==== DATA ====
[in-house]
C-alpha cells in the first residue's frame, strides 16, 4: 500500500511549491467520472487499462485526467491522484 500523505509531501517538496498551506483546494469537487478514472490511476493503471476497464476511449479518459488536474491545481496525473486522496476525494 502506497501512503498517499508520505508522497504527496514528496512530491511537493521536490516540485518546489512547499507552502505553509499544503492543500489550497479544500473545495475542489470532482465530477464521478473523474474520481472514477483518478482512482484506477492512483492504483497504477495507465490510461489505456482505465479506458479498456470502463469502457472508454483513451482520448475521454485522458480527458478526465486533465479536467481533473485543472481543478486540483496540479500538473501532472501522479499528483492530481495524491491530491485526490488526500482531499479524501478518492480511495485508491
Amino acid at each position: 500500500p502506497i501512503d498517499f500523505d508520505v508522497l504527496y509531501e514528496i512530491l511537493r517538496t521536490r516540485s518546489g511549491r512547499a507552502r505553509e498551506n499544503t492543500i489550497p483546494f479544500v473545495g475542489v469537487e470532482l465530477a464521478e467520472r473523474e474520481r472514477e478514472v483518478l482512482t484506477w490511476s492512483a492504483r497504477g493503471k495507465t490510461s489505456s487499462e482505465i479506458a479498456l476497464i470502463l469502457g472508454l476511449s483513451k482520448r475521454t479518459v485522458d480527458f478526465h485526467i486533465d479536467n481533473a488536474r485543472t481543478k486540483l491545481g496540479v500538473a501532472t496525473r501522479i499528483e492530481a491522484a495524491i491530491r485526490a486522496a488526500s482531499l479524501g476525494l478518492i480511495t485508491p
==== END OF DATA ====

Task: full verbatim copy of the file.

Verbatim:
[in-house]
C-alpha cells in the first residue's frame, strides 16, 4: 500500500511549491467520472487499462485526467491522484 500523505509531501517538496498551506483546494469537487478514472490511476493503471476497464476511449479518459488536474491545481496525473486522496476525494 502506497501512503498517499508520505508522497504527496514528496512530491511537493521536490516540485518546489512547499507552502505553509499544503492543500489550497479544500473545495475542489470532482465530477464521478473523474474520481472514477483518478482512482484506477492512483492504483497504477495507465490510461489505456482505465479506458479498456470502463469502457472508454483513451482520448475521454485522458480527458478526465486533465479536467481533473485543472481543478486540483496540479500538473501532472501522479499528483492530481495524491491530491485526490488526500482531499479524501478518492480511495485508491
Amino acid at each position: 500500500p502506497i501512503d498517499f500523505d508520505v508522497l504527496y509531501e514528496i512530491l511537493r517538496t521536490r516540485s518546489g511549491r512547499a507552502r505553509e498551506n499544503t492543500i489550497p483546494f479544500v473545495g475542489v469537487e470532482l465530477a464521478e467520472r473523474e474520481r472514477e478514472v483518478l482512482t484506477w490511476s492512483a492504483r497504477g493503471k495507465t490510461s489505456s487499462e482505465i479506458a479498456l476497464i470502463l469502457g472508454l476511449s483513451k482520448r475521454t479518459v485522458d480527458f478526465h485526467i486533465d479536467n481533473a488536474r485543472t481543478k486540483l491545481g496540479v500538473a501532472t496525473r501522479i499528483e492530481a491522484a495524491i491530491r485526490a486522496a488526500s482531499l479524501g476525494l478518492i480511495t485508491p